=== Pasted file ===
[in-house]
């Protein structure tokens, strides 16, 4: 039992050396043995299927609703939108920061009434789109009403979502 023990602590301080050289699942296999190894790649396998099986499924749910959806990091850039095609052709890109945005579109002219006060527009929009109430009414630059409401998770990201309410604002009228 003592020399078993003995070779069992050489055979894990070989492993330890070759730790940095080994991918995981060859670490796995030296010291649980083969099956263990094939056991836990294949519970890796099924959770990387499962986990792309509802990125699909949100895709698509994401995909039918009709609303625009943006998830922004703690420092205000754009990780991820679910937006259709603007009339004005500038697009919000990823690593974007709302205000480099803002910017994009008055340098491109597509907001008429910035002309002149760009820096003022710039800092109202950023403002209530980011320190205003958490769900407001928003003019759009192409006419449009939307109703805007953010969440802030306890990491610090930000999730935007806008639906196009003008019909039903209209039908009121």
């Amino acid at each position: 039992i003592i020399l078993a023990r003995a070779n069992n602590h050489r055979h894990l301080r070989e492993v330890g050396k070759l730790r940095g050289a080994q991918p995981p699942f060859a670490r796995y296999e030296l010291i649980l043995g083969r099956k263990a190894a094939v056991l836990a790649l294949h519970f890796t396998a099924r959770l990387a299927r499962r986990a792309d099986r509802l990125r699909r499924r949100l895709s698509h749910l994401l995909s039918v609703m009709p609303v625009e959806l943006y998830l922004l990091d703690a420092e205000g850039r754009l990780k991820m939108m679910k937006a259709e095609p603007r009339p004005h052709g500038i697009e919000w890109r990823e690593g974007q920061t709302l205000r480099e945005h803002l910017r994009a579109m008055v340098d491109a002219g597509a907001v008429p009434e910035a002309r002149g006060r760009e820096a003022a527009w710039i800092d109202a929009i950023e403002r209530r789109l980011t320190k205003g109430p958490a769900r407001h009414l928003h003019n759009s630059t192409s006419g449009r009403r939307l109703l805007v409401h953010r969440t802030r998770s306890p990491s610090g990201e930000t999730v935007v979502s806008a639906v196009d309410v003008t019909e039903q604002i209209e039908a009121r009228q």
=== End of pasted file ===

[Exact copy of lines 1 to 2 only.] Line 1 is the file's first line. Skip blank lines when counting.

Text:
[in-house]
């Protein structure tokens, strides 16, 4: 039992050396043995299927609703939108920061009434789109009403979502 023990602590301080050289699942296999190894790649396998099986499924749910959806990091850039095609052709890109945005579109002219006060527009929009109430009414630059409401998770990201309410604002009228 003592020399078993003995070779069992050489055979894990070989492993330890070759730790940095080994991918995981060859670490796995030296010291649980083969099956263990094939056991836990294949519970890796099924959770990387499962986990792309509802990125699909949100895709698509994401995909039918009709609303625009943006998830922004703690420092205000754009990780991820679910937006259709603007009339004005500038697009919000990823690593974007709302205000480099803002910017994009008055340098491109597509907001008429910035002309002149760009820096003022710039800092109202950023403002209530980011320190205003958490769900407001928003003019759009192409006419449009939307109703805007953010969440802030306890990491610090930000999730935007806008639906196009003008019909039903209209039908009121």